“If we don’t believe then how will they know? / How will they hear if we never go? / Oh Lord, send us to the world / If we don’t believe then how will they see? / How will they know that they can be free? / Oh Lord, send us to the world” – Harvest, If We Don’t Believe (Send Us to the World) from the 1983 album “Send Us to the World”.
Right after the two now-seeing men leave to tell everyone what had happened to them, a demon-possessed man is brought to Jesus. The man cannot speak. The Christ casts out the demon and suddenly the man’s tongue is loosened. It’s the reaction of the Pharisees I want to focus on here. These religious leaders have just witnessed a slew a miraculous healings and somehow they reach the conclusion that the only reason Jesus can do what He does is because He gets His power from the prince of demons, Satan.
Throughout chapter 9, these so-called “men of God” accuse Jesus of four different sins: serving Satan (v. 34), impiety (v, 14), blasphemy (v.3), and befriending outcasts (v. 10). Why did the Pharisees malign Him so? My study bible has a footnote which reads: “(1) Jesus bypassed their religious authority; (2) He weakened their control over the people; (3) He challenged their cherished beliefs; and (4) He exposed their insincere motives” (p. 1560). Of course, they hated Him. Of course, they wanted to take Him down. “While the Pharisees questioned, debated, and dissected Jesus, people were being healed and lives changed right in front of them. Their skepticism was based not on insufficient evidence but on jealousy of Jesus’ popularity” (Study Bible, p. 1560).
Reminds me of so-called religious leaders now who use Jesus to line their own pockets and gain power for themselves. They aren’t really interested in people being healed and restored to wholeness. They are “Christians” because it does something for them, which is too bad because in the concluding verses of chapter 9, Matthew relates Jesus teaching to His disciples that the harvest is ripe (there are many people who need Jesus in their lives) but the workers (the people who bring people to Jesus) are few (v. 37). The thing is, I’ve found when I pray for something like more people to bring in the harvest, often God points to me and challenges me to step up my game. How am I bringing people closer to God? And more importantly, what’s my motivation? Am I doing it for me, or for them? The truth is, we all need to be prepared for God to use us to show others the way to Him. Otherwise, it seems to me, we are just like the Pharisees.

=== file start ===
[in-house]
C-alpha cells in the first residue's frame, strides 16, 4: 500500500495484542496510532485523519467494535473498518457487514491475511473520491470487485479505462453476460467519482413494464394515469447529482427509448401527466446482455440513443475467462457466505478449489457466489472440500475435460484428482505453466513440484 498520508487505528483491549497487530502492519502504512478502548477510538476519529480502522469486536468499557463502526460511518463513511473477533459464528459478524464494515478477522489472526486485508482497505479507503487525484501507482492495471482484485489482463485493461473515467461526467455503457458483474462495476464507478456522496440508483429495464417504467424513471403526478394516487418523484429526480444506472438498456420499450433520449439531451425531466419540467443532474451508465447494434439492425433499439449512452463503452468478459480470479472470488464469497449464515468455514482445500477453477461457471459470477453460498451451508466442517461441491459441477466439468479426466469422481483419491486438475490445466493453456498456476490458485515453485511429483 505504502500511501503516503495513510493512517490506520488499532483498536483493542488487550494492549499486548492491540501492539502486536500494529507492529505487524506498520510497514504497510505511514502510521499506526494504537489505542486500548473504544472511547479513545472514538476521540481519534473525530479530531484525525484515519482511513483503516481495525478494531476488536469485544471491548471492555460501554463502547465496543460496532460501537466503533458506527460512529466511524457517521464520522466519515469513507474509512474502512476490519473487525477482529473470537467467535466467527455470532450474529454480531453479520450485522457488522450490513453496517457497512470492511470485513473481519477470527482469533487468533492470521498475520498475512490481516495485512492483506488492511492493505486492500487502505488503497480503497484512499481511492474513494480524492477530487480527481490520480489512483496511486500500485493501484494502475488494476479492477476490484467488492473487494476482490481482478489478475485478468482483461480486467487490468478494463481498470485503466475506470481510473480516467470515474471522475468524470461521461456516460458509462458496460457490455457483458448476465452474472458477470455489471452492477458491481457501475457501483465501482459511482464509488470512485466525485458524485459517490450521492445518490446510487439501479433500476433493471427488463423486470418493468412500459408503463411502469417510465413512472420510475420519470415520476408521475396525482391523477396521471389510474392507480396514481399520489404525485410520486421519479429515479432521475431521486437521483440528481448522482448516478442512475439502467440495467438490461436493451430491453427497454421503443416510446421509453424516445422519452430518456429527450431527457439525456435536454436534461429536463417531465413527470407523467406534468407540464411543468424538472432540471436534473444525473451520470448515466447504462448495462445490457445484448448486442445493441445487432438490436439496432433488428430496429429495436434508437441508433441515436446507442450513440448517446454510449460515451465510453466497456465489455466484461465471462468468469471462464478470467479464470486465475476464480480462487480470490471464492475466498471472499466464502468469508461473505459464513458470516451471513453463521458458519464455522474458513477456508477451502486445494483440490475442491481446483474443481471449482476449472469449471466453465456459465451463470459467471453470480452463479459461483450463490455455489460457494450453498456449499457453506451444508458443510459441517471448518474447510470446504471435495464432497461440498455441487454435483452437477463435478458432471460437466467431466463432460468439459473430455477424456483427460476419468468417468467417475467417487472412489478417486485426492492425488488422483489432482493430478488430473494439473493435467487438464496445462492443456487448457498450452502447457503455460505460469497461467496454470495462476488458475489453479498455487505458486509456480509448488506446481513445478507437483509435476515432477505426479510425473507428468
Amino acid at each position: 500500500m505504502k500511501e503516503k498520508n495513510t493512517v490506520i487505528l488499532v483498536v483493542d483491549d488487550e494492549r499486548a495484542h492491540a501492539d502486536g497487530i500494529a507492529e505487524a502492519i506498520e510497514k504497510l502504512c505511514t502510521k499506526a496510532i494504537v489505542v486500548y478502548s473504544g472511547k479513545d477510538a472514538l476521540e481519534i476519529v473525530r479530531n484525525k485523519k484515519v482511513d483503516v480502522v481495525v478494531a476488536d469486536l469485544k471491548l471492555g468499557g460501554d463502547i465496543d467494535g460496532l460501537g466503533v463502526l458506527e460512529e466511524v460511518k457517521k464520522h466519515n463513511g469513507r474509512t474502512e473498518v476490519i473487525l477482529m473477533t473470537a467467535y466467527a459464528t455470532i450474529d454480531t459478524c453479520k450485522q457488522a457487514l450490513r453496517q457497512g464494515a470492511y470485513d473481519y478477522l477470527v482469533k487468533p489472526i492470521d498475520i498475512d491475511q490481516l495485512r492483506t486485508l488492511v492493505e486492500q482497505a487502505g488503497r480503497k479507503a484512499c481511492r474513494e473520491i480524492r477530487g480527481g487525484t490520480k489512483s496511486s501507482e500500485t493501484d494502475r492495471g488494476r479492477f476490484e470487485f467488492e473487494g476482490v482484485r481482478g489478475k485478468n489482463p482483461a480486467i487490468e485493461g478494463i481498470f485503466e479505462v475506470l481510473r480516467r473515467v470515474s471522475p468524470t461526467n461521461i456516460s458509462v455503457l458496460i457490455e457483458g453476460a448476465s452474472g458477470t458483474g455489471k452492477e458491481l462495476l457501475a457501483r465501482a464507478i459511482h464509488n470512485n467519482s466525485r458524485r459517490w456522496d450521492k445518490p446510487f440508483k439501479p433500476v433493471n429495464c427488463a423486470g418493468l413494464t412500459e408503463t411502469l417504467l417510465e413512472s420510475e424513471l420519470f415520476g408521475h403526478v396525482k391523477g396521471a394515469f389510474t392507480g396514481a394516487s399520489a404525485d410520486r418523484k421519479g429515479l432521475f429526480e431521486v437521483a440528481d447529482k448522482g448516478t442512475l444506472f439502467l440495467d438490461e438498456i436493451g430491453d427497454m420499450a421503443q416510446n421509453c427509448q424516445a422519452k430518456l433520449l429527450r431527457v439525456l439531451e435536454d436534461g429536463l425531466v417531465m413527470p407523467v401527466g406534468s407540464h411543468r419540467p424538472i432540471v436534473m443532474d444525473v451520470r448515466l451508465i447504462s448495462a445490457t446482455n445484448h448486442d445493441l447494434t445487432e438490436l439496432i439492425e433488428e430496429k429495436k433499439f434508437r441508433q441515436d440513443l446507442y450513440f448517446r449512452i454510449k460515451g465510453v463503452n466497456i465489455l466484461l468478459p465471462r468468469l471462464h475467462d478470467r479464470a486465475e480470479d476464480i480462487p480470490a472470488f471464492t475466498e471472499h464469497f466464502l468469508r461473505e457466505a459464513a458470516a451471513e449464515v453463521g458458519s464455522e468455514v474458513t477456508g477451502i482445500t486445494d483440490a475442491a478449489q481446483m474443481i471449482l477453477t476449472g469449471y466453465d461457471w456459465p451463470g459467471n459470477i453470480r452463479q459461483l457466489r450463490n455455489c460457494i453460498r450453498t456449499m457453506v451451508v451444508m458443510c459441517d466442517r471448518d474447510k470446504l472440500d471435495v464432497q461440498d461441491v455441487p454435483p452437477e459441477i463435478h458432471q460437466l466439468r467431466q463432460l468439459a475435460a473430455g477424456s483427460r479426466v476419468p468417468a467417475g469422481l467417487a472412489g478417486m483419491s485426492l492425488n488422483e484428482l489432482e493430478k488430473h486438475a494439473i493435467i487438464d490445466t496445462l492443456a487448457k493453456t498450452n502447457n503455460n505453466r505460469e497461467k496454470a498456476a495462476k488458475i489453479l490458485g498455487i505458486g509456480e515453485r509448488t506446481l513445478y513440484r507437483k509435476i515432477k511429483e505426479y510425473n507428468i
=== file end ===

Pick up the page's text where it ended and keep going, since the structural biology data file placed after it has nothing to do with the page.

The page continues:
Jesus, by contrast, was a Being overwhelmed with compassion for people. Matthew writes that He saw “they were confused and helpless, like a sheep without a shepherd” (v. 36). The former tax-collector deliberately uses this phrasing because it echoes the deep mercy of God described by the Old Testament prophets like Ezekiel (34:5,6). The disciple, John, writes in his gospel that Jesus is the “good shepherd” (chapter 10) who seeks to give life, while the thief (Satan) seeks to kill and destroy.
So, the choice is ours: what will we stand for? Mercy and compassion or judgement? Harvest or waste? Life or death? It really is that simple. I think, and I could be wrong, the reason more of us don’t join Team Life and pray for more harvest workers is that we don’t want to be challenged with going out into the fields ourselves. Which is too bad. That’s where God’s heart is. Imagine if Jesus had insisted we come to Him instead of Him coming to us. Oh Lord, send us to the world.